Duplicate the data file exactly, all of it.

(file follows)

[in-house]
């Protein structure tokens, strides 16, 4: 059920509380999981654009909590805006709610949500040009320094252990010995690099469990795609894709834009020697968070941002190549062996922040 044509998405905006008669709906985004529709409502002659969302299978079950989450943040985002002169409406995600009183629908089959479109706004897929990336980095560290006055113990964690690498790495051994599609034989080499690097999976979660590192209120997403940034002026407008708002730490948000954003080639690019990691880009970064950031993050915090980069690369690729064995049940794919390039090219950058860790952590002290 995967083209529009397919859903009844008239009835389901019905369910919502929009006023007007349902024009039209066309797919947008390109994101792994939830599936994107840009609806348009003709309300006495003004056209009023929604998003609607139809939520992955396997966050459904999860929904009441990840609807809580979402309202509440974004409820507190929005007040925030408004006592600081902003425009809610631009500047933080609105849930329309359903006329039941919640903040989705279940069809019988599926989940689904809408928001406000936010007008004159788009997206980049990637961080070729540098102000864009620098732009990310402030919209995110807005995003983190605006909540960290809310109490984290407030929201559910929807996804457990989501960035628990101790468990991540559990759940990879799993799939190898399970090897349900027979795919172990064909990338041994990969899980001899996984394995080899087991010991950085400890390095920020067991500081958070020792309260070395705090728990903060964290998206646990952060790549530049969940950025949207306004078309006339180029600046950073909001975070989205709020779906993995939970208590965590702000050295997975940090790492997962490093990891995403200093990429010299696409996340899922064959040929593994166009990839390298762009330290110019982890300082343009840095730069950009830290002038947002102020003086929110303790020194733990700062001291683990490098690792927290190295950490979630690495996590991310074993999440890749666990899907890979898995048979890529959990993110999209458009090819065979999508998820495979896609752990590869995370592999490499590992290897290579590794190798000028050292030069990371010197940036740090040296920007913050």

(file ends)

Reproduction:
[in-house]
């Protein structure tokens, strides 16, 4: 059920509380999981654009909590805006709610949500040009320094252990010995690099469990795609894709834009020697968070941002190549062996922040 044509998405905006008669709906985004529709409502002659969302299978079950989450943040985002002169409406995600009183629908089959479109706004897929990336980095560290006055113990964690690498790495051994599609034989080499690097999976979660590192209120997403940034002026407008708002730490948000954003080639690019990691880009970064950031993050915090980069690369690729064995049940794919390039090219950058860790952590002290 995967083209529009397919859903009844008239009835389901019905369910919502929009006023007007349902024009039209066309797919947008390109994101792994939830599936994107840009609806348009003709309300006495003004056209009023929604998003609607139809939520992955396997966050459904999860929904009441990840609807809580979402309202509440974004409820507190929005007040925030408004006592600081902003425009809610631009500047933080609105849930329309359903006329039941919640903040989705279940069809019988599926989940689904809408928001406000936010007008004159788009997206980049990637961080070729540098102000864009620098732009990310402030919209995110807005995003983190605006909540960290809310109490984290407030929201559910929807996804457990989501960035628990101790468990991540559990759940990879799993799939190898399970090897349900027979795919172990064909990338041994990969899980001899996984394995080899087991010991950085400890390095920020067991500081958070020792309260070395705090728990903060964290998206646990952060790549530049969940950025949207306004078309006339180029600046950073909001975070989205709020779906993995939970208590965590702000050295997975940090790492997962490093990891995403200093990429010299696409996340899922064959040929593994166009990839390298762009330290110019982890300082343009840095730069950009830290002038947002102020003086929110303790020194733990700062001291683990490098690792927290190295950490979630690495996590991310074993999440890749666990899907890979898995048979890529959990993110999209458009090819065979999508998820495979896609752990590869995370592999490499590992290897290579590794190798000028050292030069990371010197940036740090040296920007913050």